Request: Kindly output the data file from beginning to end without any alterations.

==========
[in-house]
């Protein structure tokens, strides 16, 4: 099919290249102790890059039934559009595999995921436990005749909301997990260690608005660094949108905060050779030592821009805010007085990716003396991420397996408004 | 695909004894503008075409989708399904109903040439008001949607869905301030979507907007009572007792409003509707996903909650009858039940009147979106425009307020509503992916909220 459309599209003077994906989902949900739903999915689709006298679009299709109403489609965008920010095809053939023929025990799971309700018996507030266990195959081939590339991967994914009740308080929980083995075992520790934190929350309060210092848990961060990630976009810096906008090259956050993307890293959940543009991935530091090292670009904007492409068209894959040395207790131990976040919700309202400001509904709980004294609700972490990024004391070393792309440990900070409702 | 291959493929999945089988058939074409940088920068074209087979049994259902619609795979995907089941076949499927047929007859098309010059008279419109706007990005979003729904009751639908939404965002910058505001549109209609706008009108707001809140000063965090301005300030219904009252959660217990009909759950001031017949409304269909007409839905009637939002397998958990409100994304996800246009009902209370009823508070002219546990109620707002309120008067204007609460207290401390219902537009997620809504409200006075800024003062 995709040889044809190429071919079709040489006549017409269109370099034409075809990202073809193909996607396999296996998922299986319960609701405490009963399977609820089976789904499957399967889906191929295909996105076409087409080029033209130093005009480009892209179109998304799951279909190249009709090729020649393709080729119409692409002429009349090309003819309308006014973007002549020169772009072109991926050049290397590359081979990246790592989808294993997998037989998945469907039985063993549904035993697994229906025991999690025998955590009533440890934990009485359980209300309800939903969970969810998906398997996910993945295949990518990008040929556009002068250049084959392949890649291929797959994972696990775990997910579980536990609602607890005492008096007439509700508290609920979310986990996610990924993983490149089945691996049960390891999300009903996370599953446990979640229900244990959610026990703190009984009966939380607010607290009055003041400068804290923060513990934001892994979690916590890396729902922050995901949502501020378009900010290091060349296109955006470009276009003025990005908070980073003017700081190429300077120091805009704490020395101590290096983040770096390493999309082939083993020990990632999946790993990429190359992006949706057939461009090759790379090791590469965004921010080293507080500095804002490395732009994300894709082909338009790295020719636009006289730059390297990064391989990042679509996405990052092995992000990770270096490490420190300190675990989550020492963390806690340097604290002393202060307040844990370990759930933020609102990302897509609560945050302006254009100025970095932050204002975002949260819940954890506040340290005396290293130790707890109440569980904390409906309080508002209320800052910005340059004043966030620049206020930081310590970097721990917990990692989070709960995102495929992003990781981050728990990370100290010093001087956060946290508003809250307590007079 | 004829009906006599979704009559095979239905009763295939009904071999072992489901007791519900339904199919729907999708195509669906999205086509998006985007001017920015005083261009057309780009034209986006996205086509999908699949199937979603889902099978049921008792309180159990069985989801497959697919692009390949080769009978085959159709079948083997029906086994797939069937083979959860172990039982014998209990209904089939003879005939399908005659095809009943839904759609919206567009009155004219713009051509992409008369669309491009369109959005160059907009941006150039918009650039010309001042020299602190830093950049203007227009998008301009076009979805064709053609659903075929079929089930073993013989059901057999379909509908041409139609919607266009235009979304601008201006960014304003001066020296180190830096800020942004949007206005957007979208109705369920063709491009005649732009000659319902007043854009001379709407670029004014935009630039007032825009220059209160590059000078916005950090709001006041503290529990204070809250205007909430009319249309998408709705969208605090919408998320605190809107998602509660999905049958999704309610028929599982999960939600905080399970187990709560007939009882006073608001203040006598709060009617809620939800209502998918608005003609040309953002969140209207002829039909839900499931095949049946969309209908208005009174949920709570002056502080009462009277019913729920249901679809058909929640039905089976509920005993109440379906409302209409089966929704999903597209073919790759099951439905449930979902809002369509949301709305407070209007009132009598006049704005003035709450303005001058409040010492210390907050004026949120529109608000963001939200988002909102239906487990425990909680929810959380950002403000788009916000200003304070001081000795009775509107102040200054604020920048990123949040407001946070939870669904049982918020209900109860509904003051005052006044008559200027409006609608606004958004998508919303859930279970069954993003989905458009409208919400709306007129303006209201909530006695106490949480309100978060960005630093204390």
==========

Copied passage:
[in-house]
């Protein structure tokens, strides 16, 4: 099919290249102790890059039934559009595999995921436990005749909301997990260690608005660094949108905060050779030592821009805010007085990716003396991420397996408004 | 695909004894503008075409989708399904109903040439008001949607869905301030979507907007009572007792409003509707996903909650009858039940009147979106425009307020509503992916909220 459309599209003077994906989902949900739903999915689709006298679009299709109403489609965008920010095809053939023929025990799971309700018996507030266990195959081939590339991967994914009740308080929980083995075992520790934190929350309060210092848990961060990630976009810096906008090259956050993307890293959940543009991935530091090292670009904007492409068209894959040395207790131990976040919700309202400001509904709980004294609700972490990024004391070393792309440990900070409702 | 291959493929999945089988058939074409940088920068074209087979049994259902619609795979995907089941076949499927047929007859098309010059008279419109706007990005979003729904009751639908939404965002910058505001549109209609706008009108707001809140000063965090301005300030219904009252959660217990009909759950001031017949409304269909007409839905009637939002397998958990409100994304996800246009009902209370009823508070002219546990109620707002309120008067204007609460207290401390219902537009997620809504409200006075800024003062 995709040889044809190429071919079709040489006549017409269109370099034409075809990202073809193909996607396999296996998922299986319960609701405490009963399977609820089976789904499957399967889906191929295909996105076409087409080029033209130093005009480009892209179109998304799951279909190249009709090729020649393709080729119409692409002429009349090309003819309308006014973007002549020169772009072109991926050049290397590359081979990246790592989808294993997998037989998945469907039985063993549904035993697994229906025991999690025998955590009533440890934990009485359980209300309800939903969970969810998906398997996910993945295949990518990008040929556009002068250049084959392949890649291929797959994972696990775990997910579980536990609602607890005492008096007439509700508290609920979310986990996610990924993983490149089945691996049960390891999300009903996370599953446990979640229900244990959610026990703190009984009966939380607010607290009055003041400068804290923060513990934001892994979690916590890396729902922050995901949502501020378009900010290091060349296109955006470009276009003025990005908070980073003017700081190429300077120091805009704490020395101590290096983040770096390493999309082939083993020990990632999946790993990429190359992006949706057939461009090759790379090791590469965004921010080293507080500095804002490395732009994300894709082909338009790295020719636009006289730059390297990064391989990042679509996405990052092995992000990770270096490490420190300190675990989550020492963390806690340097604290002393202060307040844990370990759930933020609102990302897509609560945050302006254009100025970095932050204002975002949260819940954890506040340290005396290293130790707890109440569980904390409906309080508002209320800052910005340059004043966030620049206020930081310590970097721990917990990692989070709960995102495929992003990781981050728990990370100290010093001087956060946290508003809250307590007079 | 004829009906006599979704009559095979239905009763295939009904071999072992489901007791519900339904199919729907999708195509669906999205086509998006985007001017920015005083261009057309780009034209986006996205086509999908699949199937979603889902099978049921008792309180159990069985989801497959697919692009390949080769009978085959159709079948083997029906086994797939069937083979959860172990039982014998209990209904089939003879005939399908005659095809009943839904759609919206567009009155004219713009051509992409008369669309491009369109959005160059907009941006150039918009650039010309001042020299602190830093950049203007227009998008301009076009979805064709053609659903075929079929089930073993013989059901057999379909509908041409139609919607266009235009979304601008201006960014304003001066020296180190830096800020942004949007206005957007979208109705369920063709491009005649732009000659319902007043854009001379709407670029004014935009630039007032825009220059209160590059000078916005950090709001006041503290529990204070809250205007909430009319249309998408709705969208605090919408998320605190809107998602509660999905049958999704309610028929599982999960939600905080399970187990709560007939009882006073608001203040006598709060009617809620939800209502998918608005003609040309953002969140209207002829039909839900499931095949049946969309209908208005009174949920709570002056502080009462009277019913729920249901679809058909929640039905089976509920005993109440379906409302209409089966929704999903597209073919790759099951439905449930979902809002369509949301709305407070209007009132009598006049704005003035709450303005001058409040010492210390907050004026949120529109608000963001939200988002909102239906487990425990909680929810959380950002403000788009916000200003304070001081000795009775509107102040200054604020920048990123949040407001946070939870669904049982918020209900109860509904003051005052006044008559200027409006609608606004958004998508919303859930279970069954993003989905458009409208919400709306007129303006209201909530006695106490949480309100978060960005630093204390």